“It needs to be scraped and sanded and painted and oiled. It still spins in the wind, though. I can hear it creak, creak, creak as I walk away. A flaking, cracking spinning heart.”
Donal Ryan’s debut novel tells the story of a rural town in the wake of Ireland’s financial crisis. There are over a dozen voices in the narrative with each section being dedicated to a first-person narrator in the community. Their unique view points and voices are what make this book a compulsive read. They are there to hide secrets, only to reveal them later, pulling apart the notions that both they and the reader might have had.
The town is suffering from a terrible recession with many of the people out of work or being paid way below the minimum wage. What was once a prosperous area has now been abandoned. The most obvious scars are made apparent right away: ghost estates–the housing developments that were contracted to be built, but after the collapse, now stand incomplete and vacant.
Ryan has done something interesting. Like previously mentioned, each section is dedicated to the narration of a particular resident of the town. The novel begins with Bobby, who is idolized by many and he is still able to get some work as a builder even though the contractors have fled leaving many men out of work. He mentions people in the town, and feelings and opinions he has that certainly come to foreshadow events later on.
Each section is impressively narrated in that person’s specific voice (void of proper grammar in favor of dialect). The characters seem to repeat similar story lines, which the reader at first will tilt their head and go, huh? But it all becomes clearer and more gripping with the introduction of each new section. It would be a fool’s errand to try to keep straight the names and affiliations of everyone mentioned. Just let the prose carry you forward and you will soon have a hold of all of the players and their importance.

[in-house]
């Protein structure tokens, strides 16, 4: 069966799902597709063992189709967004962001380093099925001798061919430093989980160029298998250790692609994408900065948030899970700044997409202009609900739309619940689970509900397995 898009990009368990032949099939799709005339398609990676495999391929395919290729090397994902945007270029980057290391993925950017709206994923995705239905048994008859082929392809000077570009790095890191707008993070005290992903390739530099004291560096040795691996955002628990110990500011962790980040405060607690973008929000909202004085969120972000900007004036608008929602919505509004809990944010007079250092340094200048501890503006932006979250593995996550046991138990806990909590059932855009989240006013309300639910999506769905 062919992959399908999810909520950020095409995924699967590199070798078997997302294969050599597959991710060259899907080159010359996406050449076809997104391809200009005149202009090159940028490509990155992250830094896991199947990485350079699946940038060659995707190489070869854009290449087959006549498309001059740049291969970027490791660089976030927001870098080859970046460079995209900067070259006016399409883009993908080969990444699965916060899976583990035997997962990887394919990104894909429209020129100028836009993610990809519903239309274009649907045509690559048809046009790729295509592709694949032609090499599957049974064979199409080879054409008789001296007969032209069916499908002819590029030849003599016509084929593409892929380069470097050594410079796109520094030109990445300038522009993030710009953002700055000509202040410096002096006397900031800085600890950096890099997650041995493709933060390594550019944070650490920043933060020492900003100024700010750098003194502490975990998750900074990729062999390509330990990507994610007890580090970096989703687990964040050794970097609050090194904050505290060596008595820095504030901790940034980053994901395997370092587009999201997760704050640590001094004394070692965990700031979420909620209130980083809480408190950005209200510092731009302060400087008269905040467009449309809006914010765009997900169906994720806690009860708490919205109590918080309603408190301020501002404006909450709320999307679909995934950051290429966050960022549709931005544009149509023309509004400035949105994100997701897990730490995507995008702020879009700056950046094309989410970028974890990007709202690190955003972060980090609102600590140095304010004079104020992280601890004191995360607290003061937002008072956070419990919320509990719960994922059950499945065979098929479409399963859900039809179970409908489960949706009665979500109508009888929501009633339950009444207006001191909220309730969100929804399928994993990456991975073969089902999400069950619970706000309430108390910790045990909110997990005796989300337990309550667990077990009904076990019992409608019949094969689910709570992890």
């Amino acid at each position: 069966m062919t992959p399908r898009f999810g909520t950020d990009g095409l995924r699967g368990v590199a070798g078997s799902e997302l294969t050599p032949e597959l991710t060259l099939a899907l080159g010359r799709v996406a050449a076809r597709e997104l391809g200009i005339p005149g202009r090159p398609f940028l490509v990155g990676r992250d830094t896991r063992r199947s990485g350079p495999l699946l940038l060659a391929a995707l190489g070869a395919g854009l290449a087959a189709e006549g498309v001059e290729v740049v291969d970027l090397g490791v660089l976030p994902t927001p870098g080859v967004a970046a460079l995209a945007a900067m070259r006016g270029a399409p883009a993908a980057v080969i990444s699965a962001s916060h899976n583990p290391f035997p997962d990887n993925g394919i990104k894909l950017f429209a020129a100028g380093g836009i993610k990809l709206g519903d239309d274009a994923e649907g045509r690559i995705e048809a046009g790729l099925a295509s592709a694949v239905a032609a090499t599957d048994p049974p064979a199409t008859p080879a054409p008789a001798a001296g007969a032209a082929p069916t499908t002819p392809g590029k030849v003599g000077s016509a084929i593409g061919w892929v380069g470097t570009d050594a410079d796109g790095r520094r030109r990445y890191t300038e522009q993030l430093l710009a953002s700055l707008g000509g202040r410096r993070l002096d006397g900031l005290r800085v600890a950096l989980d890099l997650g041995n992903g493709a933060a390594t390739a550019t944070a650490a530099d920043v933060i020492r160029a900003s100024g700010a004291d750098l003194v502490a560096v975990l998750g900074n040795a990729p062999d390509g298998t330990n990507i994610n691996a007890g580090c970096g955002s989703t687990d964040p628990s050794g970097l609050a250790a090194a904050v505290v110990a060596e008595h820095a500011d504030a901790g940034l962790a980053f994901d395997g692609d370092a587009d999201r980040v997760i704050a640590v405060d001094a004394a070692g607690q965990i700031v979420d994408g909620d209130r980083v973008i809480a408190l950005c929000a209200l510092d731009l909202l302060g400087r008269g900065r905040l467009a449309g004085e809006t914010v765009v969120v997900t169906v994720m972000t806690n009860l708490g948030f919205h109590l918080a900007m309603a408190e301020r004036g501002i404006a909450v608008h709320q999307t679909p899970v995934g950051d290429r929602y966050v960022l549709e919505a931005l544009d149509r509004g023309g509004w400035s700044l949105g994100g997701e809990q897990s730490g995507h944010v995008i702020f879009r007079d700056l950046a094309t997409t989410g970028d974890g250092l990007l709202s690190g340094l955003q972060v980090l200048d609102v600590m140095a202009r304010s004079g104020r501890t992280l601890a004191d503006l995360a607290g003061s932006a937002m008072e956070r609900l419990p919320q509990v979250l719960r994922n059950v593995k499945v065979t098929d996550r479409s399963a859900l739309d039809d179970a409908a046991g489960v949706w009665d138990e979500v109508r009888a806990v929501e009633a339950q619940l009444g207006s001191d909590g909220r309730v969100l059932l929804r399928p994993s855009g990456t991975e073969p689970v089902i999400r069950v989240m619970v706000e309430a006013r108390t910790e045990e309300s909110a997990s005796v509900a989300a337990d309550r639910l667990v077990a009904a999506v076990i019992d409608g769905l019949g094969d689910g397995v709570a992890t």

The Spinning Heart finds its title from the metal heart that hangs from Bobby’s father’s gate. Any time someone goes through it, they mention how it spins,
There was a red metal heart, spinning in the breeze in the centre of the low front gate. The hinge was loose but rusty, it squeaked and creaked but still allowed that little heart to spin.
Like the heart, the story spins forward. Their derelict landscape, which at first takes up the beginning of the book evolves into a showcase for these character’s lives, until we finally see harsher stories being held right underneath the surface of the novel. When they finally clearly make their way to the forefront, the reader is wrenched by the desperation and exhaustion of everyone involved.
The novel is impressive. It was a pleasure to see how Ryan crafted his prose to hide dark threats and the actual desires of the characters. Parts were unnerving when you could read the inner thoughts of the dastardly characters and feel the anguish of others as it buried itself deep within your own mind.
I’m hesitant to give away much of the plot, because bits of the mysterious element are sprinkled throughout. Like the spinning heart of the novel, I kept moving page after page, feeling the depths of the characters and the desolate world they now live in.
I read about Donal Ryan’s novel last year in the paper (which one, I cannot remember). It detailed how the author was rejected many, many times by UK publishers and then when it was finally picked up, was heralded as one of the best novels of the year. The Spinning Heart was long-listed for the Man Booker Prize and won the Book of the Year title from the Irish Book Awards in 2012. It has just finally become available in the US from Steerforth Press.